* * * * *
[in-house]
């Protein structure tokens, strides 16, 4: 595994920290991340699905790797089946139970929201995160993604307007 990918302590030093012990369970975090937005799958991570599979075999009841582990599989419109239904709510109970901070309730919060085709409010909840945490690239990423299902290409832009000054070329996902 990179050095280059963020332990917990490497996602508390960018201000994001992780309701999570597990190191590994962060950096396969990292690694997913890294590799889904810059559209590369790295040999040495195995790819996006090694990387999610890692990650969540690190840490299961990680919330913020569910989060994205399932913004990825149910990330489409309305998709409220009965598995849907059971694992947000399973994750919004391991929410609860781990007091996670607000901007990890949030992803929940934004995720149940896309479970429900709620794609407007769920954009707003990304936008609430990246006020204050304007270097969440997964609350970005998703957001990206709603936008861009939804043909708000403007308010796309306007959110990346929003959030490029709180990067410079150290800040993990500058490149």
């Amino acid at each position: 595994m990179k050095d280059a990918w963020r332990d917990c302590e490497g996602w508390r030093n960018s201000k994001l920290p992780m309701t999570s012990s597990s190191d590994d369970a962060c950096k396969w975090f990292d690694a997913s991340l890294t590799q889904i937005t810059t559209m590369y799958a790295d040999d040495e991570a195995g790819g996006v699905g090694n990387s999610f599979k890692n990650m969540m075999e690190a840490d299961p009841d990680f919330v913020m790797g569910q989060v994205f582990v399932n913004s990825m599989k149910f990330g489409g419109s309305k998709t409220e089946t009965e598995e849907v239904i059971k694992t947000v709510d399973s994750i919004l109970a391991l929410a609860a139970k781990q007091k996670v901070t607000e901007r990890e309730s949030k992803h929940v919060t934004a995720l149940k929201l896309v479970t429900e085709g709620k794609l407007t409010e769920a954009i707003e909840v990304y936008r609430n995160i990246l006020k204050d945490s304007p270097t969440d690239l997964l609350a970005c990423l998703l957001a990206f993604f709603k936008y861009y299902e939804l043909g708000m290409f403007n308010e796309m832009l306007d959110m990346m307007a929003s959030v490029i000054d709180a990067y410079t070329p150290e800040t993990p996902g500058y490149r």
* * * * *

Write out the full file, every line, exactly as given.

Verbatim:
[in-house]
């Protein structure tokens, strides 16, 4: 595994920290991340699905790797089946139970929201995160993604307007 990918302590030093012990369970975090937005799958991570599979075999009841582990599989419109239904709510109970901070309730919060085709409010909840945490690239990423299902290409832009000054070329996902 990179050095280059963020332990917990490497996602508390960018201000994001992780309701999570597990190191590994962060950096396969990292690694997913890294590799889904810059559209590369790295040999040495195995790819996006090694990387999610890692990650969540690190840490299961990680919330913020569910989060994205399932913004990825149910990330489409309305998709409220009965598995849907059971694992947000399973994750919004391991929410609860781990007091996670607000901007990890949030992803929940934004995720149940896309479970429900709620794609407007769920954009707003990304936008609430990246006020204050304007270097969440997964609350970005998703957001990206709603936008861009939804043909708000403007308010796309306007959110990346929003959030490029709180990067410079150290800040993990500058490149």
């Amino acid at each position: 595994m990179k050095d280059a990918w963020r332990d917990c302590e490497g996602w508390r030093n960018s201000k994001l920290p992780m309701t999570s012990s597990s190191d590994d369970a962060c950096k396969w975090f990292d690694a997913s991340l890294t590799q889904i937005t810059t559209m590369y799958a790295d040999d040495e991570a195995g790819g996006v699905g090694n990387s999610f599979k890692n990650m969540m075999e690190a840490d299961p009841d990680f919330v913020m790797g569910q989060v994205f582990v399932n913004s990825m599989k149910f990330g489409g419109s309305k998709t409220e089946t009965e598995e849907v239904i059971k694992t947000v709510d399973s994750i919004l109970a391991l929410a609860a139970k781990q007091k996670v901070t607000e901007r990890e309730s949030k992803h929940v919060t934004a995720l149940k929201l896309v479970t429900e085709g709620k794609l407007t409010e769920a954009i707003e909840v990304y936008r609430n995160i990246l006020k204050d945490s304007p270097t969440d690239l997964l609350a970005c990423l998703l957001a990206f993604f709603k936008y861009y299902e939804l043909g708000m290409f403007n308010e796309m832009l306007d959110m990346m307007a929003s959030v490029i000054d709180a990067y410079t070329p150290e800040t993990p996902g500058y490149r």